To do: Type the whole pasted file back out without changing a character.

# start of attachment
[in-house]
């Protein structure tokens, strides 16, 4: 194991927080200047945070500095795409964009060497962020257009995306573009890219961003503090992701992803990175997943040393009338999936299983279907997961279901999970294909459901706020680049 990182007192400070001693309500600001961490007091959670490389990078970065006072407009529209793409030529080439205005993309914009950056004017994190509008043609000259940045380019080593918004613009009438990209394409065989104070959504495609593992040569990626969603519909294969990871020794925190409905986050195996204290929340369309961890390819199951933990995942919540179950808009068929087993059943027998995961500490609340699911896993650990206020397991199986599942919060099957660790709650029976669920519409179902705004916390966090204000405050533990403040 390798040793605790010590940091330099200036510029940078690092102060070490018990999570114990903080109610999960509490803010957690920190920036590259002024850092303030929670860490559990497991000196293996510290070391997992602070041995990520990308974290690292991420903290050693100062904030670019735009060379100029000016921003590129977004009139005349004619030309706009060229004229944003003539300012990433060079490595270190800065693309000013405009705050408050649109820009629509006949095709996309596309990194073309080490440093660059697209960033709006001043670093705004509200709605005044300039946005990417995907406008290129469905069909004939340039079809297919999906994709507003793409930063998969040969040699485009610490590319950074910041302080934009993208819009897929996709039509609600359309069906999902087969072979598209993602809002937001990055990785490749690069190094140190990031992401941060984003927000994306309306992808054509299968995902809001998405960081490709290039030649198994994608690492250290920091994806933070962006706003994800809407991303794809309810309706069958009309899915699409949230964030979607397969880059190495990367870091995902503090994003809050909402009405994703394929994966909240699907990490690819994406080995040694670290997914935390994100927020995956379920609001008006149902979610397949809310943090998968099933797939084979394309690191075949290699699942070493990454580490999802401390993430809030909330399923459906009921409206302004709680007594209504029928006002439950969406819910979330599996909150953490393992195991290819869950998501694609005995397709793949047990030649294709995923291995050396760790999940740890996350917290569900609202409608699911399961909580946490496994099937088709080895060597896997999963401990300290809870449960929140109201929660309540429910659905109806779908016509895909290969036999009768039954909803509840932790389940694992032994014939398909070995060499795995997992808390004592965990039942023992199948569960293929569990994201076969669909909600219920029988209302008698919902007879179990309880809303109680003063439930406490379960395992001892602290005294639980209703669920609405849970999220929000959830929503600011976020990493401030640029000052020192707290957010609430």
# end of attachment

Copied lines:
[in-house]
């Protein structure tokens, strides 16, 4: 194991927080200047945070500095795409964009060497962020257009995306573009890219961003503090992701992803990175997943040393009338999936299983279907997961279901999970294909459901706020680049 990182007192400070001693309500600001961490007091959670490389990078970065006072407009529209793409030529080439205005993309914009950056004017994190509008043609000259940045380019080593918004613009009438990209394409065989104070959504495609593992040569990626969603519909294969990871020794925190409905986050195996204290929340369309961890390819199951933990995942919540179950808009068929087993059943027998995961500490609340699911896993650990206020397991199986599942919060099957660790709650029976669920519409179902705004916390966090204000405050533990403040 390798040793605790010590940091330099200036510029940078690092102060070490018990999570114990903080109610999960509490803010957690920190920036590259002024850092303030929670860490559990497991000196293996510290070391997992602070041995990520990308974290690292991420903290050693100062904030670019735009060379100029000016921003590129977004009139005349004619030309706009060229004229944003003539300012990433060079490595270190800065693309000013405009705050408050649109820009629509006949095709996309596309990194073309080490440093660059697209960033709006001043670093705004509200709605005044300039946005990417995907406008290129469905069909004939340039079809297919999906994709507003793409930063998969040969040699485009610490590319950074910041302080934009993208819009897929996709039509609600359309069906999902087969072979598209993602809002937001990055990785490749690069190094140190990031992401941060984003927000994306309306992808054509299968995902809001998405960081490709290039030649198994994608690492250290920091994806933070962006706003994800809407991303794809309810309706069958009309899915699409949230964030979607397969880059190495990367870091995902503090994003809050909402009405994703394929994966909240699907990490690819994406080995040694670290997914935390994100927020995956379920609001008006149902979610397949809310943090998968099933797939084979394309690191075949290699699942070493990454580490999802401390993430809030909330399923459906009921409206302004709680007594209504029928006002439950969406819910979330599996909150953490393992195991290819869950998501694609005995397709793949047990030649294709995923291995050396760790999940740890996350917290569900609202409608699911399961909580946490496994099937088709080895060597896997999963401990300290809870449960929140109201929660309540429910659905109806779908016509895909290969036999009768039954909803509840932790389940694992032994014939398909070995060499795995997992808390004592965990039942023992199948569960293929569990994201076969669909909600219920029988209302008698919902007879179990309880809303109680003063439930406490379960395992001892602290005294639980209703669920609405849970999220929000959830929503600011976020990493401030640029000052020192707290957010609430």